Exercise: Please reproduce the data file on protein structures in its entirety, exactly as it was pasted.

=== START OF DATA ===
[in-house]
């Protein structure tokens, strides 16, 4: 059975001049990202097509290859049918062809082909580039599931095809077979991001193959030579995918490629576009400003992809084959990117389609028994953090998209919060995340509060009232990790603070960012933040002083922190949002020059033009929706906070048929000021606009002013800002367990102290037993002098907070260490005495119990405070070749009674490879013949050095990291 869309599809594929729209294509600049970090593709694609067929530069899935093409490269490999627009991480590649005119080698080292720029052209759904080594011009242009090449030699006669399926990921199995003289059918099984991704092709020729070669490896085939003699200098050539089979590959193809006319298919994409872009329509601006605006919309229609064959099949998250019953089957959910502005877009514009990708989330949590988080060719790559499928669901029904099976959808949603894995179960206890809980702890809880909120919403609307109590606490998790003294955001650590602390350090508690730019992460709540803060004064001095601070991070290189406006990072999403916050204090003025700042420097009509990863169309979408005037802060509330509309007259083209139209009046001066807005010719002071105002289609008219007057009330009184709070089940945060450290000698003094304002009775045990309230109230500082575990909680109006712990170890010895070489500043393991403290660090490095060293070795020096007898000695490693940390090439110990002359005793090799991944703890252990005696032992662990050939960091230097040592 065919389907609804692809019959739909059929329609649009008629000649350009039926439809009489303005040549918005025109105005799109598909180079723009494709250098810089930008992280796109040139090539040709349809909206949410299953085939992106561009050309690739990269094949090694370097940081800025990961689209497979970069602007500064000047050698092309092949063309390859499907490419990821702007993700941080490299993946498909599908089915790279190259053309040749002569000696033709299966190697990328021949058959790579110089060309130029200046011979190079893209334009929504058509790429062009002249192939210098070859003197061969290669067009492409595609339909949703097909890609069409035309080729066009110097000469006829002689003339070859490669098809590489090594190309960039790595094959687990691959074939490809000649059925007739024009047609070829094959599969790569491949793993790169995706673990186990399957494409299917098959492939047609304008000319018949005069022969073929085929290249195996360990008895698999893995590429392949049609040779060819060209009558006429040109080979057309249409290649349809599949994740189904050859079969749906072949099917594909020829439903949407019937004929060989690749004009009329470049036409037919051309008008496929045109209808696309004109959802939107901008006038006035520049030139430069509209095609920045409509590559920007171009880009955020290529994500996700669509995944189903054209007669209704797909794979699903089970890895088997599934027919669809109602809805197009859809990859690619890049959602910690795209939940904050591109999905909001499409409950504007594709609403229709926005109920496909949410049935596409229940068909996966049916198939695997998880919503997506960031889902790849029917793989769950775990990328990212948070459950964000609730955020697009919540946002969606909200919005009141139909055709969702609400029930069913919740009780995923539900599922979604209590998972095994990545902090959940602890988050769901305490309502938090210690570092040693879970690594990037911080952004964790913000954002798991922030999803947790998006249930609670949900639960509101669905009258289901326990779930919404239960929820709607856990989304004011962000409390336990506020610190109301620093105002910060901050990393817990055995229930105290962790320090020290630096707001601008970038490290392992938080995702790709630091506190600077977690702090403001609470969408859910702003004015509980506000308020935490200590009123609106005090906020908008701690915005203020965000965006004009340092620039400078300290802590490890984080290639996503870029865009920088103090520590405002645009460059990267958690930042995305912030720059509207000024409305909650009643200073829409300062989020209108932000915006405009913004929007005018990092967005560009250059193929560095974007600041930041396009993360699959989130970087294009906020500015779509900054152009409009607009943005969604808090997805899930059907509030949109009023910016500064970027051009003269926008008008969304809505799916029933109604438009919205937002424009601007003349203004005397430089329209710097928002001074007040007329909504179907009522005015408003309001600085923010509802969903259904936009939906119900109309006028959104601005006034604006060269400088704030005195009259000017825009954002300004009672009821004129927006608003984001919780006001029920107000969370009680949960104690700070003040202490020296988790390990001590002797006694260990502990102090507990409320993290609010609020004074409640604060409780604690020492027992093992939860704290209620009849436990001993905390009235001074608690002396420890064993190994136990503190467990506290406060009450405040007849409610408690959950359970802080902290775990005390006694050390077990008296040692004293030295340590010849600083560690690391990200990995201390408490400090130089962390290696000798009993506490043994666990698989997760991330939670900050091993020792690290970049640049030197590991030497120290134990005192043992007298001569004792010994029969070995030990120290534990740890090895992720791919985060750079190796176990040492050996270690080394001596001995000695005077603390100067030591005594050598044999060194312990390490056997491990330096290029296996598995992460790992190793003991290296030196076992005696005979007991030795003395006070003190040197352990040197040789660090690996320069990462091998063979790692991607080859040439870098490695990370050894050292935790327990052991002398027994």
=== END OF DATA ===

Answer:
[in-house]
């Protein structure tokens, strides 16, 4: 059975001049990202097509290859049918062809082909580039599931095809077979991001193959030579995918490629576009400003992809084959990117389609028994953090998209919060995340509060009232990790603070960012933040002083922190949002020059033009929706906070048929000021606009002013800002367990102290037993002098907070260490005495119990405070070749009674490879013949050095990291 869309599809594929729209294509600049970090593709694609067929530069899935093409490269490999627009991480590649005119080698080292720029052209759904080594011009242009090449030699006669399926990921199995003289059918099984991704092709020729070669490896085939003699200098050539089979590959193809006319298919994409872009329509601006605006919309229609064959099949998250019953089957959910502005877009514009990708989330949590988080060719790559499928669901029904099976959808949603894995179960206890809980702890809880909120919403609307109590606490998790003294955001650590602390350090508690730019992460709540803060004064001095601070991070290189406006990072999403916050204090003025700042420097009509990863169309979408005037802060509330509309007259083209139209009046001066807005010719002071105002289609008219007057009330009184709070089940945060450290000698003094304002009775045990309230109230500082575990909680109006712990170890010895070489500043393991403290660090490095060293070795020096007898000695490693940390090439110990002359005793090799991944703890252990005696032992662990050939960091230097040592 065919389907609804692809019959739909059929329609649009008629000649350009039926439809009489303005040549918005025109105005799109598909180079723009494709250098810089930008992280796109040139090539040709349809909206949410299953085939992106561009050309690739990269094949090694370097940081800025990961689209497979970069602007500064000047050698092309092949063309390859499907490419990821702007993700941080490299993946498909599908089915790279190259053309040749002569000696033709299966190697990328021949058959790579110089060309130029200046011979190079893209334009929504058509790429062009002249192939210098070859003197061969290669067009492409595609339909949703097909890609069409035309080729066009110097000469006829002689003339070859490669098809590489090594190309960039790595094959687990691959074939490809000649059925007739024009047609070829094959599969790569491949793993790169995706673990186990399957494409299917098959492939047609304008000319018949005069022969073929085929290249195996360990008895698999893995590429392949049609040779060819060209009558006429040109080979057309249409290649349809599949994740189904050859079969749906072949099917594909020829439903949407019937004929060989690749004009009329470049036409037919051309008008496929045109209808696309004109959802939107901008006038006035520049030139430069509209095609920045409509590559920007171009880009955020290529994500996700669509995944189903054209007669209704797909794979699903089970890895088997599934027919669809109602809805197009859809990859690619890049959602910690795209939940904050591109999905909001499409409950504007594709609403229709926005109920496909949410049935596409229940068909996966049916198939695997998880919503997506960031889902790849029917793989769950775990990328990212948070459950964000609730955020697009919540946002969606909200919005009141139909055709969702609400029930069913919740009780995923539900599922979604209590998972095994990545902090959940602890988050769901305490309502938090210690570092040693879970690594990037911080952004964790913000954002798991922030999803947790998006249930609670949900639960509101669905009258289901326990779930919404239960929820709607856990989304004011962000409390336990506020610190109301620093105002910060901050990393817990055995229930105290962790320090020290630096707001601008970038490290392992938080995702790709630091506190600077977690702090403001609470969408859910702003004015509980506000308020935490200590009123609106005090906020908008701690915005203020965000965006004009340092620039400078300290802590490890984080290639996503870029865009920088103090520590405002645009460059990267958690930042995305912030720059509207000024409305909650009643200073829409300062989020209108932000915006405009913004929007005018990092967005560009250059193929560095974007600041930041396009993360699959989130970087294009906020500015779509900054152009409009607009943005969604808090997805899930059907509030949109009023910016500064970027051009003269926008008008969304809505799916029933109604438009919205937002424009601007003349203004005397430089329209710097928002001074007040007329909504179907009522005015408003309001600085923010509802969903259904936009939906119900109309006028959104601005006034604006060269400088704030005195009259000017825009954002300004009672009821004129927006608003984001919780006001029920107000969370009680949960104690700070003040202490020296988790390990001590002797006694260990502990102090507990409320993290609010609020004074409640604060409780604690020492027992093992939860704290209620009849436990001993905390009235001074608690002396420890064993190994136990503190467990506290406060009450405040007849409610408690959950359970802080902290775990005390006694050390077990008296040692004293030295340590010849600083560690690391990200990995201390408490400090130089962390290696000798009993506490043994666990698989997760991330939670900050091993020792690290970049640049030197590991030497120290134990005192043992007298001569004792010994029969070995030990120290534990740890090895992720791919985060750079190796176990040492050996270690080394001596001995000695005077603390100067030591005594050598044999060194312990390490056997491990330096290029296996598995992460790992190793003991290296030196076992005696005979007991030795003395006070003190040197352990040197040789660090690996320069990462091998063979790692991607080859040439870098490695990370050894050292935790327990052991002398027994």